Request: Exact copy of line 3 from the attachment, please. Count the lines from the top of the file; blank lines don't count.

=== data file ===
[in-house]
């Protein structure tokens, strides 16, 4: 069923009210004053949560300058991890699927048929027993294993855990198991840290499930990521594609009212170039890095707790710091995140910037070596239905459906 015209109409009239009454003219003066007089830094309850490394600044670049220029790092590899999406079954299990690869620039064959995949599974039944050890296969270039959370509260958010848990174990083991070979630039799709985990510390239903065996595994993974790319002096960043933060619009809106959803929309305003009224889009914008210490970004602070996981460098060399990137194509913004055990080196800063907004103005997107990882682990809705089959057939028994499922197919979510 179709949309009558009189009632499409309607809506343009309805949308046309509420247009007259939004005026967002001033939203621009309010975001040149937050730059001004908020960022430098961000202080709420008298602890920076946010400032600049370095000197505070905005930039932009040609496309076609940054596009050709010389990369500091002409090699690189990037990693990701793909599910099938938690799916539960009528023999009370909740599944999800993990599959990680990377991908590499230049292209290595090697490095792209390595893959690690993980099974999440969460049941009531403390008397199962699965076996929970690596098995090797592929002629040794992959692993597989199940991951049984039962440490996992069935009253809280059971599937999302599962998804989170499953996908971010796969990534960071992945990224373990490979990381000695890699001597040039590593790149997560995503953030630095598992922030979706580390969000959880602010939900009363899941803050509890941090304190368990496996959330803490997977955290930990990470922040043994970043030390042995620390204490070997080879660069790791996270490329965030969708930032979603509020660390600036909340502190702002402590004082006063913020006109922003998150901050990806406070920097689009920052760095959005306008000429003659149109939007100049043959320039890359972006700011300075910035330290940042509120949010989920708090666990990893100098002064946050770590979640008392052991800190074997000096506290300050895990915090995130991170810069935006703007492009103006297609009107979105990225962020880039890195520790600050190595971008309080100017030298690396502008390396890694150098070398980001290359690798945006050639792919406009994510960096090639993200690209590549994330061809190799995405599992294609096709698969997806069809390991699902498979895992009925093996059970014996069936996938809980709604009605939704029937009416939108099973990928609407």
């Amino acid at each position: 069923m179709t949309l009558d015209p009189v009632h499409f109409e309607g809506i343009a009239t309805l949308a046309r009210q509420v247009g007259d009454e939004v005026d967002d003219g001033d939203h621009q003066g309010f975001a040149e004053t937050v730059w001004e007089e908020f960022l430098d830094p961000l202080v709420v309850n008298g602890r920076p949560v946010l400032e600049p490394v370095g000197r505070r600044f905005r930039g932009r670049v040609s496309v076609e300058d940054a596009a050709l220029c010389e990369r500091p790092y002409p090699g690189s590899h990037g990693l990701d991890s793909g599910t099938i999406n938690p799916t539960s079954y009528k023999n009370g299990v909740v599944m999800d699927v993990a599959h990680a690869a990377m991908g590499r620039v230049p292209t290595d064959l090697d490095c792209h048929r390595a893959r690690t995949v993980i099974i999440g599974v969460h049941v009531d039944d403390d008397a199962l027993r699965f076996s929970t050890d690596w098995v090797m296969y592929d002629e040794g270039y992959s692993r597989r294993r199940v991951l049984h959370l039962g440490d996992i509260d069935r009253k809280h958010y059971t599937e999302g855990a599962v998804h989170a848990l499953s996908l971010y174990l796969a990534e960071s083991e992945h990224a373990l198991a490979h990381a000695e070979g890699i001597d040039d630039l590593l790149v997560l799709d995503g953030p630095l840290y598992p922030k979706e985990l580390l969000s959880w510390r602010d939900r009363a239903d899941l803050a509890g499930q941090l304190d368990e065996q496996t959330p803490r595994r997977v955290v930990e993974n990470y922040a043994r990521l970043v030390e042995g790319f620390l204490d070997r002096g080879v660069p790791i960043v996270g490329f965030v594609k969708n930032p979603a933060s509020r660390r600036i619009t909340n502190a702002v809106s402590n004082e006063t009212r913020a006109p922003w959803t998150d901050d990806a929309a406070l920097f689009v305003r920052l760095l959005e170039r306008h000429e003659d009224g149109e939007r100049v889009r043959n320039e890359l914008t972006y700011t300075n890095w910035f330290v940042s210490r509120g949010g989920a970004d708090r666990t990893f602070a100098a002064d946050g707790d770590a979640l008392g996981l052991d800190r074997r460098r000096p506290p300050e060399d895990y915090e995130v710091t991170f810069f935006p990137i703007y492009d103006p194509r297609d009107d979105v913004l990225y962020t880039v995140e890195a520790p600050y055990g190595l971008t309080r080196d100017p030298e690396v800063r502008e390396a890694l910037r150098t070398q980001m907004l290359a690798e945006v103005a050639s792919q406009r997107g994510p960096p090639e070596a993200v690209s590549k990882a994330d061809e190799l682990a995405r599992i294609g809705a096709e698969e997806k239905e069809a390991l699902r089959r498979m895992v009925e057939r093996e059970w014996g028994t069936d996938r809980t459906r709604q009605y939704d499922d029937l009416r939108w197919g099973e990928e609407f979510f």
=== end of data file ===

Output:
């Amino acid at each position: 069923m179709t949309l009558d015209p009189v009632h499409f109409e309607g809506i343009a009239t309805l949308a046309r009210q509420v247009g007259d009454e939004v005026d967002d003219g001033d939203h621009q003066g309010f975001a040149e004053t937050v730059w001004e007089e908020f960022l430098d830094p961000l202080v709420v309850n008298g602890r920076p949560v946010l400032e600049p490394v370095g000197r505070r600044f905005r930039g932009r670049v040609s496309v076609e300058d940054a596009a050709l220029c010389e990369r500091p790092y002409p090699g690189s590899h990037g990693l990701d991890s793909g599910t099938i999406n938690p799916t539960s079954y009528k023999n009370g299990v909740v599944m999800d699927v993990a599959h990680a690869a990377m991908g590499r620039v230049p292209t290595d064959l090697d490095c792209h048929r390595a893959r690690t995949v993980i099974i999440g599974v969460h049941v009531d039944d403390d008397a199962l027993r699965f076996s929970t050890d690596w098995v090797m296969y592929d002629e040794g270039y992959s692993r597989r294993r199940v991951l049984h959370l039962g440490d996992i509260d069935r009253k809280h958010y059971t599937e999302g855990a599962v998804h989170a848990l499953s996908l971010y174990l796969a990534e960071s083991e992945h990224a373990l198991a490979h990381a000695e070979g890699i001597d040039d630039l590593l790149v997560l799709d995503g953030p630095l840290y598992p922030k979706e985990l580390l969000s959880w510390r602010d939900r009363a239903d899941l803050a509890g499930q941090l304190d368990e065996q496996t959330p803490r595994r997977v955290v930990e993974n990470y922040a043994r990521l970043v030390e042995g790319f620390l204490d070997r002096g080879v660069p790791i960043v996270g490329f965030v594609k969708n930032p979603a933060s509020r660390r600036i619009t909340n502190a702002v809106s402590n004082e006063t009212r913020a006109p922003w959803t998150d901050d990806a929309a406070l920097f689009v305003r920052l760095l959005e170039r306008h000429e003659d009224g149109e939007r100049v889009r043959n320039e890359l914008t972006y700011t300075n890095w910035f330290v940042s210490r509120g949010g989920a970004d708090r666990t990893f602070a100098a002064d946050g707790d770590a979640l008392g996981l052991d800190r074997r460098r000096p506290p300050e060399d895990y915090e995130v710091t991170f810069f935006p990137i703007y492009d103006p194509r297609d009107d979105v913004l990225y962020t880039v995140e890195a520790p600050y055990g190595l971008t309080r080196d100017p030298e690396v800063r502008e390396a890694l910037r150098t070398q980001m907004l290359a690798e945006v103005a050639s792919q406009r997107g994510p960096p090639e070596a993200v690209s590549k990882a994330d061809e190799l682990a995405r599992i294609g809705a096709e698969e997806k239905e069809a390991l699902r089959r498979m895992v009925e057939r093996e059970w014996g028994t069936d996938r809980t459906r709604q009605y939704d499922d029937l009416r939108w197919g099973e990928e609407f979510f």